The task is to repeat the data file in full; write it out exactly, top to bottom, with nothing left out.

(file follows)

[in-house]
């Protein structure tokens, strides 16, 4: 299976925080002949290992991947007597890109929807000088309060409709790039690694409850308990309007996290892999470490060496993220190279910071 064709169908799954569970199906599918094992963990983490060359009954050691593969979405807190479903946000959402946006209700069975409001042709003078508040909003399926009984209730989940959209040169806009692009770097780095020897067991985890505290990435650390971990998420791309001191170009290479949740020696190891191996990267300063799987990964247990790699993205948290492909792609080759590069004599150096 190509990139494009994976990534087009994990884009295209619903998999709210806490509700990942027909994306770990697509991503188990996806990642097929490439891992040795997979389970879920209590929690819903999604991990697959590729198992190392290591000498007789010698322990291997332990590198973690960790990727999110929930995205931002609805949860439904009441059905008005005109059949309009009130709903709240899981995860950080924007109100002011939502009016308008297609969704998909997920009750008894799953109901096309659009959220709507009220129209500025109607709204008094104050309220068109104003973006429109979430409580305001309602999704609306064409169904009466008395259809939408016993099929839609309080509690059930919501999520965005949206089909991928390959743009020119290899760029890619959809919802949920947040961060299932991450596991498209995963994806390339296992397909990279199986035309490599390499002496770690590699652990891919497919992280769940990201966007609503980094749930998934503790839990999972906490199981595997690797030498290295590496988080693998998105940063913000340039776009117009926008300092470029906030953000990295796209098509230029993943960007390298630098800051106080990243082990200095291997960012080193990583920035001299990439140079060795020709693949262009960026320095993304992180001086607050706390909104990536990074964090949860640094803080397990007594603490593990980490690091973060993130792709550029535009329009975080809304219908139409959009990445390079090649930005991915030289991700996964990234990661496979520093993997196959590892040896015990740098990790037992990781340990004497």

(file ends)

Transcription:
[in-house]
């Protein structure tokens, strides 16, 4: 299976925080002949290992991947007597890109929807000088309060409709790039690694409850308990309007996290892999470490060496993220190279910071 064709169908799954569970199906599918094992963990983490060359009954050691593969979405807190479903946000959402946006209700069975409001042709003078508040909003399926009984209730989940959209040169806009692009770097780095020897067991985890505290990435650390971990998420791309001191170009290479949740020696190891191996990267300063799987990964247990790699993205948290492909792609080759590069004599150096 190509990139494009994976990534087009994990884009295209619903998999709210806490509700990942027909994306770990697509991503188990996806990642097929490439891992040795997979389970879920209590929690819903999604991990697959590729198992190392290591000498007789010698322990291997332990590198973690960790990727999110929930995205931002609805949860439904009441059905008005005109059949309009009130709903709240899981995860950080924007109100002011939502009016308008297609969704998909997920009750008894799953109901096309659009959220709507009220129209500025109607709204008094104050309220068109104003973006429109979430409580305001309602999704609306064409169904009466008395259809939408016993099929839609309080509690059930919501999520965005949206089909991928390959743009020119290899760029890619959809919802949920947040961060299932991450596991498209995963994806390339296992397909990279199986035309490599390499002496770690590699652990891919497919992280769940990201966007609503980094749930998934503790839990999972906490199981595997690797030498290295590496988080693998998105940063913000340039776009117009926008300092470029906030953000990295796209098509230029993943960007390298630098800051106080990243082990200095291997960012080193990583920035001299990439140079060795020709693949262009960026320095993304992180001086607050706390909104990536990074964090949860640094803080397990007594603490593990980490690091973060993130792709550029535009329009975080809304219908139409959009990445390079090649930005991915030289991700996964990234990661496979520093993997196959590892040896015990740098990790037992990781340990004497």